Tinubu cites lack of electricity as greatest impediment to economic — Business — The Guardian Nigeria News – Nigeria and World News

National leader of the ruling All Progressives Congress (APC), Bola Ahmed Tinubu, has proposed a seven-point agenda, which he said would revive the country’s troubled economy and drastically reduce its dependence on petro-dollars.

The APC presidential aspirant said his desire to succeed President Muhammadu Buhari is to further improve the nation’s economy to the benefit of all Nigerians, including generations unborn.

The former governor of Lagos noted that lack of electricity was perhaps the single greatest impediment to the country’s economic advancement, adding that the lack of power inflates costs, undercuts productivity, causing havoc to overall economic activity and job creation.

A general view of a power distribution plant which has ran out of power supply following a collapse of the national grid resulting in total blackout in Lagos, Nigeria’s commercial capital, on March 15, 2022. – From Nigerian airlines to Malawi bakers, African countries are feeling the pain of Ukraine’s crisis as supply disruptions hike inflation and oil prices push up fuel costs.<br />Global oil prices touched ten-year highs of more than $100 a barrel soon after Russia invaded Ukraine, doubling diesel prices for African countries like Nigeria.<br />Ukraine and Russia are both major suppliers of wheat and grains to Africa and Western sanctions and disruptions are already hiking costs across the continent. (Photo by PIUS UTOMI EKPEI / AFP)

“Our economic situation is literally and figuratively in the dark. The hurdles we face are not technical in nature. We must convince those political and economic factors currently impeding our quest for reliable power to step aside so that we may obtain this critical ingredient to economic vitality,” he said.

He said Nigeria must realise that no populous nation has ever attained broadly-shared prosperity without first creating an industrial capacity that employs large numbers of people and manufactures a significant quantity of goods for domestic consumption or export.

According to him, “England, America and China had implemented policies to protect key industries, promote employment and encourage exports, explaining that these countries represent the past, present and immediate future of national economic achievement.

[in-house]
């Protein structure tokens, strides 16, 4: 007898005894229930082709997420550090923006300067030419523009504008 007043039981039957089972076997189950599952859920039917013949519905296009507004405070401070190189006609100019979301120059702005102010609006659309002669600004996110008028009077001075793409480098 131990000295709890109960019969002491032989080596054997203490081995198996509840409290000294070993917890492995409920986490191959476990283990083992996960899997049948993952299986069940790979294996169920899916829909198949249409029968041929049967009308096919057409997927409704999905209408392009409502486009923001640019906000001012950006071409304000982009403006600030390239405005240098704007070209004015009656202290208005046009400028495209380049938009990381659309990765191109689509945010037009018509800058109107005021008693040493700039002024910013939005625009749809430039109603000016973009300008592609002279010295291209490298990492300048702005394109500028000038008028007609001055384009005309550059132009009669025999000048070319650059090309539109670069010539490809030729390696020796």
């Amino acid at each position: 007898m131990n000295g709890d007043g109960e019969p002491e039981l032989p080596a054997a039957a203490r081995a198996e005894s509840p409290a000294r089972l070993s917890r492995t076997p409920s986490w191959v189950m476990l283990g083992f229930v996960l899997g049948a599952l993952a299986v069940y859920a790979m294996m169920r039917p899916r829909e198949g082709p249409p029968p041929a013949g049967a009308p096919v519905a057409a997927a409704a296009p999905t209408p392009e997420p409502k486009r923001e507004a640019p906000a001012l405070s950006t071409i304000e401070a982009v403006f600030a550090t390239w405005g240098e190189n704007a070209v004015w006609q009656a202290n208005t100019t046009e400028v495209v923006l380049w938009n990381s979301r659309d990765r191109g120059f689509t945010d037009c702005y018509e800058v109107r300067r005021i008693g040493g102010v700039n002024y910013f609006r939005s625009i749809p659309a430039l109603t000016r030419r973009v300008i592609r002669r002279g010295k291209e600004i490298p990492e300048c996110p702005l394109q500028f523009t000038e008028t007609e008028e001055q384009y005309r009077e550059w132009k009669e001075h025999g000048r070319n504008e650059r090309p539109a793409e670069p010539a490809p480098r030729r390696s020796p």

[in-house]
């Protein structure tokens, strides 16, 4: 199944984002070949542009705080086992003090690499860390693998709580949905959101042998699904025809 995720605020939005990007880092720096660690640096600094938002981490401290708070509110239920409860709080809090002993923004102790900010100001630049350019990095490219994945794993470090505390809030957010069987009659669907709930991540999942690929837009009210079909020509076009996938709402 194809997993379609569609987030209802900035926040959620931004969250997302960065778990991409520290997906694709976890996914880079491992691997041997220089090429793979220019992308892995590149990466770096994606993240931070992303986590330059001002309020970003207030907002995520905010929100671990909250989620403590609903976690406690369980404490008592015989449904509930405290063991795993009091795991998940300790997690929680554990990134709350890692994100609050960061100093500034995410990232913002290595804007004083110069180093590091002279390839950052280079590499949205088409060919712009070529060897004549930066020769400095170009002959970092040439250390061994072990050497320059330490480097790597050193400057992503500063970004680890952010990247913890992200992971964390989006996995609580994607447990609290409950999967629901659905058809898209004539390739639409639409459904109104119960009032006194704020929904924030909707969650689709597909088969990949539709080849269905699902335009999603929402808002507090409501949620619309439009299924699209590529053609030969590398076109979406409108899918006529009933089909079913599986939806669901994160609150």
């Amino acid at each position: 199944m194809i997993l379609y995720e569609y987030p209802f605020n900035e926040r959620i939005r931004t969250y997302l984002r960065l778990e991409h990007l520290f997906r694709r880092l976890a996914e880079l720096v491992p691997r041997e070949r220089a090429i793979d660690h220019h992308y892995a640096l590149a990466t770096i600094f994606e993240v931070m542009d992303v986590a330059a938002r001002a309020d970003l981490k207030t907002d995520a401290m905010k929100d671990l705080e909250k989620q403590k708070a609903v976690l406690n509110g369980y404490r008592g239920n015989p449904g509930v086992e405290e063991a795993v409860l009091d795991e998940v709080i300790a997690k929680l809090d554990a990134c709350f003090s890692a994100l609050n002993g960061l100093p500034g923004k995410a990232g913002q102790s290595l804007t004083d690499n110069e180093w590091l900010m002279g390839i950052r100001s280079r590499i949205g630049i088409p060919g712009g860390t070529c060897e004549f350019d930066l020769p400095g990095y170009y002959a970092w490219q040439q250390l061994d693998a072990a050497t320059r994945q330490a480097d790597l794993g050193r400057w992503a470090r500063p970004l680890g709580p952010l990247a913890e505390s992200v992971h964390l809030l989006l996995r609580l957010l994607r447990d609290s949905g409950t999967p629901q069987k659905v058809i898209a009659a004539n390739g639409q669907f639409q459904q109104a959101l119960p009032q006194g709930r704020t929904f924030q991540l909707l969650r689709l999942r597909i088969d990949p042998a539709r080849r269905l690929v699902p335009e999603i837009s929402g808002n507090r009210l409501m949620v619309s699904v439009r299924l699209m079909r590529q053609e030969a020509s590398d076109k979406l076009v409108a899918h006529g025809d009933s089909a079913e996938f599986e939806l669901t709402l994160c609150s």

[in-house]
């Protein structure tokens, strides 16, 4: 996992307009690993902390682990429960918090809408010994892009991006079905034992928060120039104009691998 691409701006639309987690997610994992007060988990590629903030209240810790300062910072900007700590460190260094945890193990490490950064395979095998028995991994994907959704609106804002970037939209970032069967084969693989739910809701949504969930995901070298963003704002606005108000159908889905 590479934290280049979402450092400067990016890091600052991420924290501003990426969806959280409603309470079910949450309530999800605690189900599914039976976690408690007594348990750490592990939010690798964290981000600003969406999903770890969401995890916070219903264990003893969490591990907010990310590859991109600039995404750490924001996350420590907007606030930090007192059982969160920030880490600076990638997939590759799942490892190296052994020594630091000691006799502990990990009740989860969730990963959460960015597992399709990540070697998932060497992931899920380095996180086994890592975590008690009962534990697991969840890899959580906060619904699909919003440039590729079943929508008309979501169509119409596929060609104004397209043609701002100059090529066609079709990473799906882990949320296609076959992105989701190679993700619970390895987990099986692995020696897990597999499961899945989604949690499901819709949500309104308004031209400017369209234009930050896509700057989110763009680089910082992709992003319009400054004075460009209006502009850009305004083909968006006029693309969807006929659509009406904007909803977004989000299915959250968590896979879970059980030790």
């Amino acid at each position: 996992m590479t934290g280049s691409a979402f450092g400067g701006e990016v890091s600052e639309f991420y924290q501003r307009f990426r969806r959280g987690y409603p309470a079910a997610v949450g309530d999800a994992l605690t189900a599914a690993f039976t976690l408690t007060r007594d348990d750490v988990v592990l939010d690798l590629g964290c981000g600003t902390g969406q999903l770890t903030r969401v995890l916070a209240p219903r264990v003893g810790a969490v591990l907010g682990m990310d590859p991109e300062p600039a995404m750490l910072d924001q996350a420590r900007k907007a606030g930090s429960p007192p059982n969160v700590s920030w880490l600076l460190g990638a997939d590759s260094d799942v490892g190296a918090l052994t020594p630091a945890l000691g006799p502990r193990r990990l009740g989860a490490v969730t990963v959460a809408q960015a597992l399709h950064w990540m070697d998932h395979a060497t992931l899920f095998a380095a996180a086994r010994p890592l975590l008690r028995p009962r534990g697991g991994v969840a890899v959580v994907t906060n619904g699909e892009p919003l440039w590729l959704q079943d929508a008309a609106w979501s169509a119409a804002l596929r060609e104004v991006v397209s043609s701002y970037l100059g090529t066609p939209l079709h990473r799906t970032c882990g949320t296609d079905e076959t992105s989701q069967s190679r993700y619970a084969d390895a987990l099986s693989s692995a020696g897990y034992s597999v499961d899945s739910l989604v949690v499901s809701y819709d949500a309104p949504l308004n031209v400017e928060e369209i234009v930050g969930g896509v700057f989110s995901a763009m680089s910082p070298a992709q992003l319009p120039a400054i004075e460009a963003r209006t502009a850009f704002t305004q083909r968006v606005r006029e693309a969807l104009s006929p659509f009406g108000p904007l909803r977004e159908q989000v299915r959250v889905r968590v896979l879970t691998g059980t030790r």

“A strong, common trend is their policies of buffering strategic industries in ways that allow for the expansion and growth of the overall economy.

“So, we must press forward with a national industrial policy fostering the development of strategic industries that create jobs as well as spur further economic growth.”

“Whether we decide to focus attention on steel, textiles, cars, machinery components, or other items, we must focus on manufacturing things that Nigerians and the rest of the world value and want to buy. We must partially reshape the marketplace to accomplish this.”

The presidential hopeful also proposed the need for the Federal Government to develop a policy of tax credits, subsidies that insulate critical sectors from the negative impact of imports.

He recommended a national infrastructure plan, noting that roads, ports, bridges and railways needed enhancing, and new ones need to be built with the goal being to develop a coherently planned and integrated infrastructural grid.

He said: “A national economy cannot grow beyond the capacity of the infrastructure that serves it. Good infrastructure yields a prospering economy. Weak infrastructure relegates the economy to the poorhouse. The government must take the lead. The focus on infrastructure has important corollary benefits.

“Federal expenditure for needed infrastructure spending has empirically proven in every place and in every era to boost recessionary economies and provide employment when sorely needed.

“Deficit spending in our own currency to advance this mission is neither a luxury nor a mistake. It is a fulcrum of balanced and shared prosperity. We must overcome the economic, political and bureaucratic bottlenecks preventing us from achieving reliable electrical power.”

Tinubu also proposed a credit-based economy, stating that credit for business investment was too costly in Nigeria. “The long-term economic strength of the nation is dependent on how we deploy idle men, material and machines into productive endeavors. And this is highly dependent on the interest rate,” he said.

He asked the Central Bank of Nigeria (CBN) to purge itself of inordinate affection for high-interest rates, saying, lower rates were required for industrialists to borrow without fear that excessive costs of borrowing would consign them to irredeemable debts.



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